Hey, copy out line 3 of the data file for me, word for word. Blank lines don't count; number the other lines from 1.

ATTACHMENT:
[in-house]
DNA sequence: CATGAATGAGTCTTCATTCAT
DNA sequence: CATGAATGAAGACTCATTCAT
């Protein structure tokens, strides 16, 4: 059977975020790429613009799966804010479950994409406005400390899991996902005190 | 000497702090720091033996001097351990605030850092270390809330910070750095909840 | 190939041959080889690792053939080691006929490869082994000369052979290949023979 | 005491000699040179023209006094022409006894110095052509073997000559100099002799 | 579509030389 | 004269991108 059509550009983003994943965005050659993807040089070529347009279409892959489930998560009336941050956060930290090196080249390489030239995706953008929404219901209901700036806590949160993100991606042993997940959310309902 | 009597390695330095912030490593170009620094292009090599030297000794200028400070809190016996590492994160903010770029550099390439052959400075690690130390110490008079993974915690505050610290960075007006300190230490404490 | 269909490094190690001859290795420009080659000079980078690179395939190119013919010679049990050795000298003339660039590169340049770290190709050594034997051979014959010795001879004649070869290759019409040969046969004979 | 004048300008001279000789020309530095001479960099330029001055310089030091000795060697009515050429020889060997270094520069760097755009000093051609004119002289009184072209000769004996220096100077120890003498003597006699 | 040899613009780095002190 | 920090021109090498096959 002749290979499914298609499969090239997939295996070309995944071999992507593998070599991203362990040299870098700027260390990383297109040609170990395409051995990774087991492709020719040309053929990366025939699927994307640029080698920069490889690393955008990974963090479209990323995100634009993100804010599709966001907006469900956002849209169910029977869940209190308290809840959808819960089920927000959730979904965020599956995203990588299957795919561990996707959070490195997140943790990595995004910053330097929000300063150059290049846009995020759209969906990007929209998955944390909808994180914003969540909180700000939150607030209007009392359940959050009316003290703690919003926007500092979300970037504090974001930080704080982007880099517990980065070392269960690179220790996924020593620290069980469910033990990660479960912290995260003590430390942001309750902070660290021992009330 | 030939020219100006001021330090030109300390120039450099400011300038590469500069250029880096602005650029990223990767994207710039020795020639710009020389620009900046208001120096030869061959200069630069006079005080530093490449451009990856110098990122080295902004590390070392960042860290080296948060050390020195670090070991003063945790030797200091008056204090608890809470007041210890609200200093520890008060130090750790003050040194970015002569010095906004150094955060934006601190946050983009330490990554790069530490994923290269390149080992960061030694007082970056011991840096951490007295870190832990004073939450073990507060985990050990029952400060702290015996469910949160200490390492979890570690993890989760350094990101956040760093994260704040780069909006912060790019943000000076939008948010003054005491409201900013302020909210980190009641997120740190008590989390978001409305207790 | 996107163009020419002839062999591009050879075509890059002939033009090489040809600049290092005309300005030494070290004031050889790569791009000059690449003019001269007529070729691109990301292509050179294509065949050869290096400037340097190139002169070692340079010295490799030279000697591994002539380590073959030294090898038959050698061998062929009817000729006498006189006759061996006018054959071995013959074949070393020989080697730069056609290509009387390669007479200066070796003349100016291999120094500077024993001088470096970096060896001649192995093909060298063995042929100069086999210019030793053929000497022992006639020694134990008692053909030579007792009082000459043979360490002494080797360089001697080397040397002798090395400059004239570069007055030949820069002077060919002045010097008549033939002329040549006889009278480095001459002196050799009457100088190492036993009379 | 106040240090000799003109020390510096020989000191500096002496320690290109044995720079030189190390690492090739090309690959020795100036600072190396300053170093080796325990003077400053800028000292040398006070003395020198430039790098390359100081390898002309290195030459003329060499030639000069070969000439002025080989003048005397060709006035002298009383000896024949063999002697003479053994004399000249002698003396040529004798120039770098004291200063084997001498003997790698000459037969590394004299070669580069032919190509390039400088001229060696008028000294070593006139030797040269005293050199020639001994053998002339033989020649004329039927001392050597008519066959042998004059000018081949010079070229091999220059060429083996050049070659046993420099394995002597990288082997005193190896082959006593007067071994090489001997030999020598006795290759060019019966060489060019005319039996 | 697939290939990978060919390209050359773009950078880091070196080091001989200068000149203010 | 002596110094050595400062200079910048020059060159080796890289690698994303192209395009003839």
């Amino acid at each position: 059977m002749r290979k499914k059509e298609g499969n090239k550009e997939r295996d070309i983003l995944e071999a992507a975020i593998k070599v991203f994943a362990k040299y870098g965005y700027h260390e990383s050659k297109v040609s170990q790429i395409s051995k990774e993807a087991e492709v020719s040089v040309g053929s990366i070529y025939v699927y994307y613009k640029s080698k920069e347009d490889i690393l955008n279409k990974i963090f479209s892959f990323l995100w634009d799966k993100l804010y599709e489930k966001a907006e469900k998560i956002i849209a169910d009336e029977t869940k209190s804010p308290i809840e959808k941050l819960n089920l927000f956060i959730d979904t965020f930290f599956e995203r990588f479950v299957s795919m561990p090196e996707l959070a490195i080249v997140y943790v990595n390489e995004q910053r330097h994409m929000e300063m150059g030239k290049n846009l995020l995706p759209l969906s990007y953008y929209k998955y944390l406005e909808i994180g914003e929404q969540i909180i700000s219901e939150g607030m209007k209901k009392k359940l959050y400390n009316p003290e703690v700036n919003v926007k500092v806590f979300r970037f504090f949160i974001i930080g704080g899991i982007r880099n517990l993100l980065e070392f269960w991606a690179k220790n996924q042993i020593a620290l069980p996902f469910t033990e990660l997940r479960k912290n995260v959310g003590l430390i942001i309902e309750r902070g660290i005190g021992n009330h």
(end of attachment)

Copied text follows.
DNA sequence: CATGAATGAAGACTCATTCAT